Sinclair: Spec building could pay for itself

Charles Warner Editor

October 1, 2013

UNION COUNTY — A planned spec building will not only make Union County more attractive to industry but could also pay for the cost of a loan the county is seeking from Santee Cooper to finance its construction.

In March, the Union County Development Board proposed that the county make itself more attractive to industry by making $3.3 million worth of improvements at three industrial sites. One the improvements proposed by the development board is the construction of a 60,000-square-foot shell or spec building, which would be expandable to 120,000 square feet. The proposal also included the construction a 60,000-square-foot building pad for possible expansion.

The spec building and the pad would be both be built in Commerce Park at a projected cost of $2 million. The board proposed funding the construction of the facilities through a Santee Cooper loan program that offers a zero-percent interest rate for the first five years.

While construction of the spec building would be a county project, the county needed the help of the City of Union to apply for the loan. As a member of the Piedmont Municipal Power Agency, the city is eligible for the loan program which is open to cities in the PMPA. In August, Union City Council voted unanimously to authorize Mayor Harold Thompson to enter into a resolution supporting Union County’s entrance into the loan program. In exchange for using its eligibility to make the loan program available to the county, the city will supply power to the facility once it is built.

In September, Union County Council took the next step in the process by voting unanimously to approve a resolution authorizing the issuance of a $2.5 million special source revenue bond. Supervisor Tommy Sinclair said that in order to apply for and obtain the loan from Santee Cooper the county is required to demonstrate that it has the means to repay the loan should it be necessary to do so. Sinclair said that unlike general obligation bonds or most other bonds the county issues the bond will not be issued against the existing county tax millage or require the levying of tax millage. Instead, Sinclair said revenue generated by the multi-county industrial park agreements the county has with Spartanburg and other counties will be allocated to pay for the bond.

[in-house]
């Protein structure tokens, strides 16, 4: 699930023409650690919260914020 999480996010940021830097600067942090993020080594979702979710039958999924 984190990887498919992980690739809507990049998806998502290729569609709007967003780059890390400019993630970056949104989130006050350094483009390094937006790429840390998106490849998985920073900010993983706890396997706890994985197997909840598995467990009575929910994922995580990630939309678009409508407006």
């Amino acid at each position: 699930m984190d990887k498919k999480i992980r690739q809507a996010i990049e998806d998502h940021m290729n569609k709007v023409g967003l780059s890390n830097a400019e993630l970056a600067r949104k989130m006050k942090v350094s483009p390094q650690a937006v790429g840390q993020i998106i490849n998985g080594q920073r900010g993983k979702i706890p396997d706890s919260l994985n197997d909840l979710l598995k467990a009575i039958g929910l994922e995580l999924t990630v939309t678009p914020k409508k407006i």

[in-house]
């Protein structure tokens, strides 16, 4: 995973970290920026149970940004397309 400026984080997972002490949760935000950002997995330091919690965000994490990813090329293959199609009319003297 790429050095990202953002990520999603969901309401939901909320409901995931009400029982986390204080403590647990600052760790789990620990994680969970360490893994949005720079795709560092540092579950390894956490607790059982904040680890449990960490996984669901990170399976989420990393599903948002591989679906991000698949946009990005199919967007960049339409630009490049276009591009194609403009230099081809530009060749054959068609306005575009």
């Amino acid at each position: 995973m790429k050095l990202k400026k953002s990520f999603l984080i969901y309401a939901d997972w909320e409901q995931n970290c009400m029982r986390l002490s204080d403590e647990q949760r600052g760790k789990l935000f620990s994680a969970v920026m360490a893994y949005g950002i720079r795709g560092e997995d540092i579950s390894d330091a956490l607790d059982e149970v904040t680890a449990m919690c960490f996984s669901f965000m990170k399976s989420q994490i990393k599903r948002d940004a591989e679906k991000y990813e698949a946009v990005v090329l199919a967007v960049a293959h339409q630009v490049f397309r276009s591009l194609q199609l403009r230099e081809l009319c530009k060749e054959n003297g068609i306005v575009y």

“You have to guarantee you have the money to repay it if you have to,” Sinclair said. “Unlike a general obligation bond this special source revenue bond is not issued against the general tax millage. We’ll instead use revenue from our multi-county industrial park agreements with surrounding counties.”

Sinclair pointed out that more $200,000 of the annual revenue generated by the multi-county industrial park agreements is already dedicated to economic growth and development. He said this will enable the county to cover the cost of the loan if necessary without having to use tax millage.

However, Sinclair said he feels the county will not have to use that revenue to repay the loan. He said that once it is built the county will market the spec building to industry with the goal of selling it within five years. The proceeds from the sale of the building would then be used to pay off the loan.

While he could not say for certain how soon the county would be able to sell the spec building once it is completed, Sinclair said that market conditions indicate the building would not sit empty for long.

Commerce Park is located between U.S. 176 and S.C. 18 in the Bonham community, an area which has seen enormous industrial development in recent years with the construction and expansion of the Gestamp Automocion South Carolina LLC manufacturing facility and the construction of the Gonvauto North America steel service center. Sinclair has said that the main purpose of the spec building is to enable the county to take advantage of the growth that is already occurring in the area which he has described as a prime site for industrial development, particularly in the automotive industry which is a growing presence in Union County and the rest of the Upstate.

Editor Charles Warner can be reached at 864-427-1234, ext. 14, or by email at cwarner@civitasmedia.com.